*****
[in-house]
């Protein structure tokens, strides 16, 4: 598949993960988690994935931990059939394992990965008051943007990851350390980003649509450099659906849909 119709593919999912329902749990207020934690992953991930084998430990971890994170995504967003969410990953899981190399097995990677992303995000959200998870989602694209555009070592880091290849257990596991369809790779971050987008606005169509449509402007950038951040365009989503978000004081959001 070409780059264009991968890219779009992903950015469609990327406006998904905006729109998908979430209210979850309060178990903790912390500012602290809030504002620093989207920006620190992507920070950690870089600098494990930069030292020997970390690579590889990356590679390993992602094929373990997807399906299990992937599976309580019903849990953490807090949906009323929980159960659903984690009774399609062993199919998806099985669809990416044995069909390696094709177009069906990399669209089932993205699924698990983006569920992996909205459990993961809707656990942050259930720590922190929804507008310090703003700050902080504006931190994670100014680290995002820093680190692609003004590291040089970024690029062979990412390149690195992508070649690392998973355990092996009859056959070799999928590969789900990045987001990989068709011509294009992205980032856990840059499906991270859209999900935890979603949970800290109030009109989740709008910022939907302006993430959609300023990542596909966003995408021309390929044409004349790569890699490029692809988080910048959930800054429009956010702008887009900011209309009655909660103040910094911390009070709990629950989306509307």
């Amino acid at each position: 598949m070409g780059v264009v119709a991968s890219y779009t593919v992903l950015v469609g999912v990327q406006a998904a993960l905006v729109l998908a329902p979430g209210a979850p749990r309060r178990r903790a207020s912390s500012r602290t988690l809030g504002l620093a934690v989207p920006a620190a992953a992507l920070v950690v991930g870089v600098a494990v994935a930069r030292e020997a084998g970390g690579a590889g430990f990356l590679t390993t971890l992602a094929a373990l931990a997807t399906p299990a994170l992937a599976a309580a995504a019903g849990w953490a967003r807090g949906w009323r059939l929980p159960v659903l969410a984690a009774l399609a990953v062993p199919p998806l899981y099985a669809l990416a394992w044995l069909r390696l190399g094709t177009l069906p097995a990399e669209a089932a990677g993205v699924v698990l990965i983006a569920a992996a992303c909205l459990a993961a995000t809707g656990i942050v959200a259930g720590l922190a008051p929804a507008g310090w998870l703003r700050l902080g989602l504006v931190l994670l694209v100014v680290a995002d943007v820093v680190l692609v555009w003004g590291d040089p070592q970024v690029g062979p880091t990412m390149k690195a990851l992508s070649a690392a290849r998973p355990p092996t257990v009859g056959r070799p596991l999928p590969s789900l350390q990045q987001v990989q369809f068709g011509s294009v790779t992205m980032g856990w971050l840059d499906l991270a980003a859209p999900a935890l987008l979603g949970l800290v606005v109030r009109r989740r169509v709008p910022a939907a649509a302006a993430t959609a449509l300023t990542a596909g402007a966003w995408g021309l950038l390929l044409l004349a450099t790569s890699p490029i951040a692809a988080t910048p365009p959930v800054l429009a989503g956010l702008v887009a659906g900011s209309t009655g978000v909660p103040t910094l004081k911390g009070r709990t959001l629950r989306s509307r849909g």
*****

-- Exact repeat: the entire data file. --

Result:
[in-house]
């Protein structure tokens, strides 16, 4: 598949993960988690994935931990059939394992990965008051943007990851350390980003649509450099659906849909 119709593919999912329902749990207020934690992953991930084998430990971890994170995504967003969410990953899981190399097995990677992303995000959200998870989602694209555009070592880091290849257990596991369809790779971050987008606005169509449509402007950038951040365009989503978000004081959001 070409780059264009991968890219779009992903950015469609990327406006998904905006729109998908979430209210979850309060178990903790912390500012602290809030504002620093989207920006620190992507920070950690870089600098494990930069030292020997970390690579590889990356590679390993992602094929373990997807399906299990992937599976309580019903849990953490807090949906009323929980159960659903984690009774399609062993199919998806099985669809990416044995069909390696094709177009069906990399669209089932993205699924698990983006569920992996909205459990993961809707656990942050259930720590922190929804507008310090703003700050902080504006931190994670100014680290995002820093680190692609003004590291040089970024690029062979990412390149690195992508070649690392998973355990092996009859056959070799999928590969789900990045987001990989068709011509294009992205980032856990840059499906991270859209999900935890979603949970800290109030009109989740709008910022939907302006993430959609300023990542596909966003995408021309390929044409004349790569890699490029692809988080910048959930800054429009956010702008887009900011209309009655909660103040910094911390009070709990629950989306509307």
């Amino acid at each position: 598949m070409g780059v264009v119709a991968s890219y779009t593919v992903l950015v469609g999912v990327q406006a998904a993960l905006v729109l998908a329902p979430g209210a979850p749990r309060r178990r903790a207020s912390s500012r602290t988690l809030g504002l620093a934690v989207p920006a620190a992953a992507l920070v950690v991930g870089v600098a494990v994935a930069r030292e020997a084998g970390g690579a590889g430990f990356l590679t390993t971890l992602a094929a373990l931990a997807t399906p299990a994170l992937a599976a309580a995504a019903g849990w953490a967003r807090g949906w009323r059939l929980p159960v659903l969410a984690a009774l399609a990953v062993p199919p998806l899981y099985a669809l990416a394992w044995l069909r390696l190399g094709t177009l069906p097995a990399e669209a089932a990677g993205v699924v698990l990965i983006a569920a992996a992303c909205l459990a993961a995000t809707g656990i942050v959200a259930g720590l922190a008051p929804a507008g310090w998870l703003r700050l902080g989602l504006v931190l994670l694209v100014v680290a995002d943007v820093v680190l692609v555009w003004g590291d040089p070592q970024v690029g062979p880091t990412m390149k690195a990851l992508s070649a690392a290849r998973p355990p092996t257990v009859g056959r070799p596991l999928p590969s789900l350390q990045q987001v990989q369809f068709g011509s294009v790779t992205m980032g856990w971050l840059d499906l991270a980003a859209p999900a935890l987008l979603g949970l800290v606005v109030r009109r989740r169509v709008p910022a939907a649509a302006a993430t959609a449509l300023t990542a596909g402007a966003w995408g021309l950038l390929l044409l004349a450099t790569s890699p490029i951040a692809a988080t910048p365009p959930v800054l429009a989503g956010l702008v887009a659906g900011s209309t009655g978000v909660p103040t910094l004081k911390g009070r709990t959001l629950r989306s509307r849909g």